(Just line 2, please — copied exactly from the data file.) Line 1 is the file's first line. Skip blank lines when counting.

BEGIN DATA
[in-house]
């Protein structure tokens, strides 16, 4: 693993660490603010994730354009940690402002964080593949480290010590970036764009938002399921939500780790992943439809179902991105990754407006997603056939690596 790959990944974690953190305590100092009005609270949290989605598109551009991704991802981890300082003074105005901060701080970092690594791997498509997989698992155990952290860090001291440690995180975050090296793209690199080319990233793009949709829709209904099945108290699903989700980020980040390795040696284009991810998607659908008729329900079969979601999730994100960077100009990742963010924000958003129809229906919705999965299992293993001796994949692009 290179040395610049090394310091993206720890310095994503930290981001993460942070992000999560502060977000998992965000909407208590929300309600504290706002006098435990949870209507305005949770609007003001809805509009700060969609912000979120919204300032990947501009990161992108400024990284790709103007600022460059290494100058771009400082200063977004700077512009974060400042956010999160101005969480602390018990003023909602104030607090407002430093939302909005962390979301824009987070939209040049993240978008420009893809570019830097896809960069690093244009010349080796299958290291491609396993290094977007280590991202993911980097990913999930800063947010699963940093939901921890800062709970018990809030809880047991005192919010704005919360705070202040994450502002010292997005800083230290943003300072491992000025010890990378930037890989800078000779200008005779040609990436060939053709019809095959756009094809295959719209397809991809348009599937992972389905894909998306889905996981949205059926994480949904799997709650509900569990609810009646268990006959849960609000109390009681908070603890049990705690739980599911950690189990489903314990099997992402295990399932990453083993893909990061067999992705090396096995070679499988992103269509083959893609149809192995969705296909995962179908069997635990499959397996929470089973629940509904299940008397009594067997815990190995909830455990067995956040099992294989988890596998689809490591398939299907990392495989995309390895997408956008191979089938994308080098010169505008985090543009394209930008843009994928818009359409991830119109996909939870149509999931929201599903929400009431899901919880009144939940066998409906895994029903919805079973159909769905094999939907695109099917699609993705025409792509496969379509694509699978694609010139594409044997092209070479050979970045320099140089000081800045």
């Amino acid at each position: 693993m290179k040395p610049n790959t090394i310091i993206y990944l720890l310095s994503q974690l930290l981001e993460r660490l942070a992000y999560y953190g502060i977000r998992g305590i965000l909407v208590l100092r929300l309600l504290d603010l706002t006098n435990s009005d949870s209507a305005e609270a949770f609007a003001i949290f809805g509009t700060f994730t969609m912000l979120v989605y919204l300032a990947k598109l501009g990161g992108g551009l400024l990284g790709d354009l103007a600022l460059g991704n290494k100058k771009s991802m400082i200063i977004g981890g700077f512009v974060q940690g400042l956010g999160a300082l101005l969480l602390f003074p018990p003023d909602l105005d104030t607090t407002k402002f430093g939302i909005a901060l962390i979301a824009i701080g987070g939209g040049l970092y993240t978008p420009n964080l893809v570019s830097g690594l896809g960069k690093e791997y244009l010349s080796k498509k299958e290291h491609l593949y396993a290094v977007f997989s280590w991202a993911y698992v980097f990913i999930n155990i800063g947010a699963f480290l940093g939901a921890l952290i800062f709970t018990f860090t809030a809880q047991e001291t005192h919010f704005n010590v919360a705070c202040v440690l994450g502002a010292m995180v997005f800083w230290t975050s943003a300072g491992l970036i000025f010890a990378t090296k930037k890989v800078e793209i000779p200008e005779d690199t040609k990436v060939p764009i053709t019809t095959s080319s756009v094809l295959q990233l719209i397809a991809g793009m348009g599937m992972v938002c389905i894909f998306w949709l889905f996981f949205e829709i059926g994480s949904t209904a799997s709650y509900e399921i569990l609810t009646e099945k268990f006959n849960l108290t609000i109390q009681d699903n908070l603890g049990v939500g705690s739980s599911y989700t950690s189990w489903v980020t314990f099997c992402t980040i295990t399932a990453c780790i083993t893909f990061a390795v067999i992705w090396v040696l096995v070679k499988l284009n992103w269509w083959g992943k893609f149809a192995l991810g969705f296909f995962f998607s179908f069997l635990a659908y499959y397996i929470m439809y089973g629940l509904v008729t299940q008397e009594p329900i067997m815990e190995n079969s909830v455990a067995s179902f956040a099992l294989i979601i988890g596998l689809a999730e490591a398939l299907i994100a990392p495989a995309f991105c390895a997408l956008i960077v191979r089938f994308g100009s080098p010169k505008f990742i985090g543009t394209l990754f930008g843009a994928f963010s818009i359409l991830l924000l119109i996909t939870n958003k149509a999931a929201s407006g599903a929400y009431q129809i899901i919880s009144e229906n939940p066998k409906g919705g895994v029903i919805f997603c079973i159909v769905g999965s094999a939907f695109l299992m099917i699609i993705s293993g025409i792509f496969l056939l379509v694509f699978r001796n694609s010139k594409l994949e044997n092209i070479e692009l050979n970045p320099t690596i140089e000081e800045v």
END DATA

């Protein structure tokens, strides 16, 4: 693993660490603010994730354009940690402002964080593949480290010590970036764009938002399921939500780790992943439809179902991105990754407006997603056939690596 790959990944974690953190305590100092009005609270949290989605598109551009991704991802981890300082003074105005901060701080970092690594791997498509997989698992155990952290860090001291440690995180975050090296793209690199080319990233793009949709829709209904099945108290699903989700980020980040390795040696284009991810998607659908008729329900079969979601999730994100960077100009990742963010924000958003129809229906919705999965299992293993001796994949692009 290179040395610049090394310091993206720890310095994503930290981001993460942070992000999560502060977000998992965000909407208590929300309600504290706002006098435990949870209507305005949770609007003001809805509009700060969609912000979120919204300032990947501009990161992108400024990284790709103007600022460059290494100058771009400082200063977004700077512009974060400042956010999160101005969480602390018990003023909602104030607090407002430093939302909005962390979301824009987070939209040049993240978008420009893809570019830097896809960069690093244009010349080796299958290291491609396993290094977007280590991202993911980097990913999930800063947010699963940093939901921890800062709970018990809030809880047991005192919010704005919360705070202040994450502002010292997005800083230290943003300072491992000025010890990378930037890989800078000779200008005779040609990436060939053709019809095959756009094809295959719209397809991809348009599937992972389905894909998306889905996981949205059926994480949904799997709650509900569990609810009646268990006959849960609000109390009681908070603890049990705690739980599911950690189990489903314990099997992402295990399932990453083993893909990061067999992705090396096995070679499988992103269509083959893609149809192995969705296909995962179908069997635990499959397996929470089973629940509904299940008397009594067997815990190995909830455990067995956040099992294989988890596998689809490591398939299907990392495989995309390895997408956008191979089938994308080098010169505008985090543009394209930008843009994928818009359409991830119109996909939870149509999931929201599903929400009431899901919880009144939940066998409906895994029903919805079973159909769905094999939907695109099917699609993705025409792509496969379509694509699978694609010139594409044997092209070479050979970045320099140089000081800045």